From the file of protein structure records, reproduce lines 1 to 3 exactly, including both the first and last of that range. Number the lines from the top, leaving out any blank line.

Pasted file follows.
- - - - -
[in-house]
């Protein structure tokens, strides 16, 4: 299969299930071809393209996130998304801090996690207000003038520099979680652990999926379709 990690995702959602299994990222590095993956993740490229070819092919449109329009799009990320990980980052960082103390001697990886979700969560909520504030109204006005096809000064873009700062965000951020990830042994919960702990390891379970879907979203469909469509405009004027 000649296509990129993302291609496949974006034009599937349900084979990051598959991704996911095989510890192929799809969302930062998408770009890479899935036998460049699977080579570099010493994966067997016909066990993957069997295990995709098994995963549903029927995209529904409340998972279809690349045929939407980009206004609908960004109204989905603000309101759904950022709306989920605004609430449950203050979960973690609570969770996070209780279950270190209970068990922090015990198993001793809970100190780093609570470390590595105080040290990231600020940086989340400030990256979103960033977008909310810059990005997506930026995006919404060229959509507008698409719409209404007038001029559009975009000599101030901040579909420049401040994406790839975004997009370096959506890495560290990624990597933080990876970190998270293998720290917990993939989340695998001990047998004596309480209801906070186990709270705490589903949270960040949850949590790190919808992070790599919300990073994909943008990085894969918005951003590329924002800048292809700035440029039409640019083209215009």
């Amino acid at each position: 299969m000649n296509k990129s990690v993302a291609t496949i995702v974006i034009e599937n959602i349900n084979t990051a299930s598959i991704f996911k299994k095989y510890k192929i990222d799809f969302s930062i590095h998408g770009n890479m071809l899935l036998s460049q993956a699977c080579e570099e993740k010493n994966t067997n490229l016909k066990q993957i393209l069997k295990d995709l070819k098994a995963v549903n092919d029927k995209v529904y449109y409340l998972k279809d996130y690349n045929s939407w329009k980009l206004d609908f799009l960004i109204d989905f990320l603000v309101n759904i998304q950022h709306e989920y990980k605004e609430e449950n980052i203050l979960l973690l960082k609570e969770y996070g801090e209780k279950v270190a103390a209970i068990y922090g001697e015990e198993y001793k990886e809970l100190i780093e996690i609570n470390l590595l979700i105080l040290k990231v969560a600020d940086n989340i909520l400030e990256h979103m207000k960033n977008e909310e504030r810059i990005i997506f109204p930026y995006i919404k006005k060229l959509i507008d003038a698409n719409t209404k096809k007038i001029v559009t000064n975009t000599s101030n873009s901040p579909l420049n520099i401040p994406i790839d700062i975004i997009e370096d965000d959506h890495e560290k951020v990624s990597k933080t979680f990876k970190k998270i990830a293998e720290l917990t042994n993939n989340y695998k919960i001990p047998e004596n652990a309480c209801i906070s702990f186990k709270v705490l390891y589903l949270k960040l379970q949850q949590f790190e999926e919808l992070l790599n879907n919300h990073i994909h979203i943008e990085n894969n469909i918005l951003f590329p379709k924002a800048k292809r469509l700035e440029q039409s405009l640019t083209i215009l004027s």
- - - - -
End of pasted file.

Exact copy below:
[in-house]
């Protein structure tokens, strides 16, 4: 299969299930071809393209996130998304801090996690207000003038520099979680652990999926379709 990690995702959602299994990222590095993956993740490229070819092919449109329009799009990320990980980052960082103390001697990886979700969560909520504030109204006005096809000064873009700062965000951020990830042994919960702990390891379970879907979203469909469509405009004027 000649296509990129993302291609496949974006034009599937349900084979990051598959991704996911095989510890192929799809969302930062998408770009890479899935036998460049699977080579570099010493994966067997016909066990993957069997295990995709098994995963549903029927995209529904409340998972279809690349045929939407980009206004609908960004109204989905603000309101759904950022709306989920605004609430449950203050979960973690609570969770996070209780279950270190209970068990922090015990198993001793809970100190780093609570470390590595105080040290990231600020940086989340400030990256979103960033977008909310810059990005997506930026995006919404060229959509507008698409719409209404007038001029559009975009000599101030901040579909420049401040994406790839975004997009370096959506890495560290990624990597933080990876970190998270293998720290917990993939989340695998001990047998004596309480209801906070186990709270705490589903949270960040949850949590790190919808992070790599919300990073994909943008990085894969918005951003590329924002800048292809700035440029039409640019083209215009």
């Amino acid at each position: 299969m000649n296509k990129s990690v993302a291609t496949i995702v974006i034009e599937n959602i349900n084979t990051a299930s598959i991704f996911k299994k095989y510890k192929i990222d799809f969302s930062i590095h998408g770009n890479m071809l899935l036998s460049q993956a699977c080579e570099e993740k010493n994966t067997n490229l016909k066990q993957i393209l069997k295990d995709l070819k098994a995963v549903n092919d029927k995209v529904y449109y409340l998972k279809d996130y690349n045929s939407w329009k980009l206004d609908f799009l960004i109204d989905f990320l603000v309101n759904i998304q950022h709306e989920y990980k605004e609430e449950n980052i203050l979960l973690l960082k609570e969770y996070g801090e209780k279950v270190a103390a209970i068990y922090g001697e015990e198993y001793k990886e809970l100190i780093e996690i609570n470390l590595l979700i105080l040290k990231v969560a600020d940086n989340i909520l400030e990256h979103m207000k960033n977008e909310e504030r810059i990005i997506f109204p930026y995006i919404k006005k060229l959509i507008d003038a698409n719409t209404k096809k007038i001029v559009t000064n975009t000599s101030n873009s901040p579909l420049n520099i401040p994406i790839d700062i975004i997009e370096d965000d959506h890495e560290k951020v990624s990597k933080t979680f990876k970190k998270i990830a293998e720290l917990t042994n993939n989340y695998k919960i001990p047998e004596n652990a309480c209801i906070s702990f186990k709270v705490l390891y589903l949270k960040l379970q949850q949590f790190e999926e919808l992070l790599n879907n919300h990073i994909h979203i943008e990085n894969n469909i918005l951003f590329p379709k924002a800048k292809r469509l700035e440029q039409s405009l640019t083209i215009l004027s």